We want to offer this social innovation initiative to remember those we’ve lost
The number of known coronavirus cases in the world surpassed 26,000,000 as September 4 th , 2020. And more than 6 Million just in USA have died of Covid-19. Among the victims have been a teacher, a nurse, a school counselor, a coach, a supermarket worker, a police officer, and MY FATHER…
Our parents have been there from the moment we came into their arms and although we know that they will die one day, it is impossible to imagine someone who has always been there to suddenly disappear…
The death of one of our parents takes us to a world we have thought about, but for which we are never prepared. Suddenly we feel as if the ground has broken way, feeling as if we are slipping through a great void, without direction or consciousness.
I have lived my own grief, beginning with crying out that it wasn’t true, when one morning in March, I answered the call about the terrible news. I refused to accept it, as I was unable to travel to Madrid due to COVID-19, the same virus that took my father’s life.
I felt an out of place anger, an inappropriate fury, and a disproportionate rage. An anger towards everything and everyone. Even with myself for not being more on top of his well-being, for not seeing it coming. But I got even angrier with the health system for not providing masks to the elderly so that they would be better protected from COVID-19. I even got mad at my father for dying …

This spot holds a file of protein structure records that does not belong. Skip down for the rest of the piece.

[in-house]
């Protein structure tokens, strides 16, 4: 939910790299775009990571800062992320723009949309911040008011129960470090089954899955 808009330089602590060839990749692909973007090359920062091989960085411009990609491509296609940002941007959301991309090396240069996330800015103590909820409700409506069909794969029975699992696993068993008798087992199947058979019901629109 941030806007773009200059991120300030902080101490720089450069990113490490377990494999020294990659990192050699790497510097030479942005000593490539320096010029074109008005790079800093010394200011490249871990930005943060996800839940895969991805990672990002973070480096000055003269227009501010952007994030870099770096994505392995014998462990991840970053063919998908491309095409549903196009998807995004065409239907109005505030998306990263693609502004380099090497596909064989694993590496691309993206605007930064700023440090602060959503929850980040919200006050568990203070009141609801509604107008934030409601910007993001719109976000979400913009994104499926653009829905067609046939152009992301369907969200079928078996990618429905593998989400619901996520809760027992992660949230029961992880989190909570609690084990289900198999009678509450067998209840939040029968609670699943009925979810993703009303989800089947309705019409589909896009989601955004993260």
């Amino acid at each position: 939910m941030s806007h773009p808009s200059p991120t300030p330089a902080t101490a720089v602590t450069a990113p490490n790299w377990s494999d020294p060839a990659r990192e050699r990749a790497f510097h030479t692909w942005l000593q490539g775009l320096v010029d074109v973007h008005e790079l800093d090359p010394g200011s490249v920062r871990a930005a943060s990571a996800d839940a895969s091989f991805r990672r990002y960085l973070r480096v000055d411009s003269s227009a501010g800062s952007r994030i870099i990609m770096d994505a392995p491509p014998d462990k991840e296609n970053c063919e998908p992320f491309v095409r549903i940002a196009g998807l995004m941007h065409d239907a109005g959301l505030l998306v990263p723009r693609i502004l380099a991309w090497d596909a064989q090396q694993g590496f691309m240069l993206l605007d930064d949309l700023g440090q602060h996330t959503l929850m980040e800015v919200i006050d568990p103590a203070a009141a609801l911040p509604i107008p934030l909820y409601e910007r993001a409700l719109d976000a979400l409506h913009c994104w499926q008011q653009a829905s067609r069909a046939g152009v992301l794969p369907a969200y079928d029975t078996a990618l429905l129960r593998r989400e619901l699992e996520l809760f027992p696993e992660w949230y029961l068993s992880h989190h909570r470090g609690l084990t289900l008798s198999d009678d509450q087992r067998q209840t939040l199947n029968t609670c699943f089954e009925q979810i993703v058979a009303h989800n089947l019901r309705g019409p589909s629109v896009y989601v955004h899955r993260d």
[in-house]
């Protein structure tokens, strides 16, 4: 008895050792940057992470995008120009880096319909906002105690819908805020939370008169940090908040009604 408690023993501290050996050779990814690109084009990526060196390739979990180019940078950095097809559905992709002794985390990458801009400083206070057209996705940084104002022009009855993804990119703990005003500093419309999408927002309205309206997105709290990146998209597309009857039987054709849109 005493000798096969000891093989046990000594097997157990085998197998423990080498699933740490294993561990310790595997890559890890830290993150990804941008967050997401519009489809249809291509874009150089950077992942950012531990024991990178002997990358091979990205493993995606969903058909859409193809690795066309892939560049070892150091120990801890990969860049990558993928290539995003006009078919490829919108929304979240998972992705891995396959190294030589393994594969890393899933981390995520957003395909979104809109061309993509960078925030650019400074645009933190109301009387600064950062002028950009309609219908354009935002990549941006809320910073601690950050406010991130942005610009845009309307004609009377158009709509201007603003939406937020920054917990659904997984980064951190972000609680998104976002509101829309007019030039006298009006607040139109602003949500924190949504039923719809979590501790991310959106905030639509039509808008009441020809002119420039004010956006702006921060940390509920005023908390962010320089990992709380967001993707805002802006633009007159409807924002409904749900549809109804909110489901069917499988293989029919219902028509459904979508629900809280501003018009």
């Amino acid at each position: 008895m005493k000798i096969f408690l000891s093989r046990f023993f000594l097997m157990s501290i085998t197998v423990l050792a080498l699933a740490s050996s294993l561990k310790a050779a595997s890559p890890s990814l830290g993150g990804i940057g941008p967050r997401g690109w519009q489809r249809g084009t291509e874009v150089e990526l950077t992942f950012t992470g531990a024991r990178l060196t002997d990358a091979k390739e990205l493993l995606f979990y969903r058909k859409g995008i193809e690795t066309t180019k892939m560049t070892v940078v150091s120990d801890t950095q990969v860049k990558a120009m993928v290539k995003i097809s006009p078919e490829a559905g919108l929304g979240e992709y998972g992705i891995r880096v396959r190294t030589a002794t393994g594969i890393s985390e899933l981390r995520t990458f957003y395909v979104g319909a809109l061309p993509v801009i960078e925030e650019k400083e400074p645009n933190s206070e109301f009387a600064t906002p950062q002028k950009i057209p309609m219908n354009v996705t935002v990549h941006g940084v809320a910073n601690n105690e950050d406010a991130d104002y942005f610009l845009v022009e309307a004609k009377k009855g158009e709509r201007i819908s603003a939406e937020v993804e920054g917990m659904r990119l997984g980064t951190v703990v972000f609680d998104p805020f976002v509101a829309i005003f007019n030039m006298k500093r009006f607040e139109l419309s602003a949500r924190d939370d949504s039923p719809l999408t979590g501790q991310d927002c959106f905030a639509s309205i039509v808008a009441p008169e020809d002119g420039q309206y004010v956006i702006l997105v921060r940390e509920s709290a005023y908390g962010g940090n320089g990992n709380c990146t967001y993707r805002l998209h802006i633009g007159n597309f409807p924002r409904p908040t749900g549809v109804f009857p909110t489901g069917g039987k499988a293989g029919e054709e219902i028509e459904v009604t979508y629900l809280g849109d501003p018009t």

Then I made a temporary truce and lost myself in a thousand theories:
“If only …” , “What if …” Wishing life would go back to what it was.
Longing with every moment that dad would return.
I received an unwelcome visitor called depression, I invited it to sit next to me and share the sky where my gaze was lost. And without me noticing, we traveled together to the deepest place in my soul where I rebuilt myself from scratch; to finally accept that dad had physically departed and that this is my new reality.
This is how I began to sadly realize that it was my father's time to die. And I promised myself that his death would not be in vain, that I would undertake an initiative to produce masks locally, so that other people
could be better protected against this virus.
We can never replace our parents, but we can strengthen our connections, as we find a new and deeper meaning in our life purpose.
I seem to hear my father – Tadeusz Dolinski Lagoda – say to me: “You can do it, ELenita!”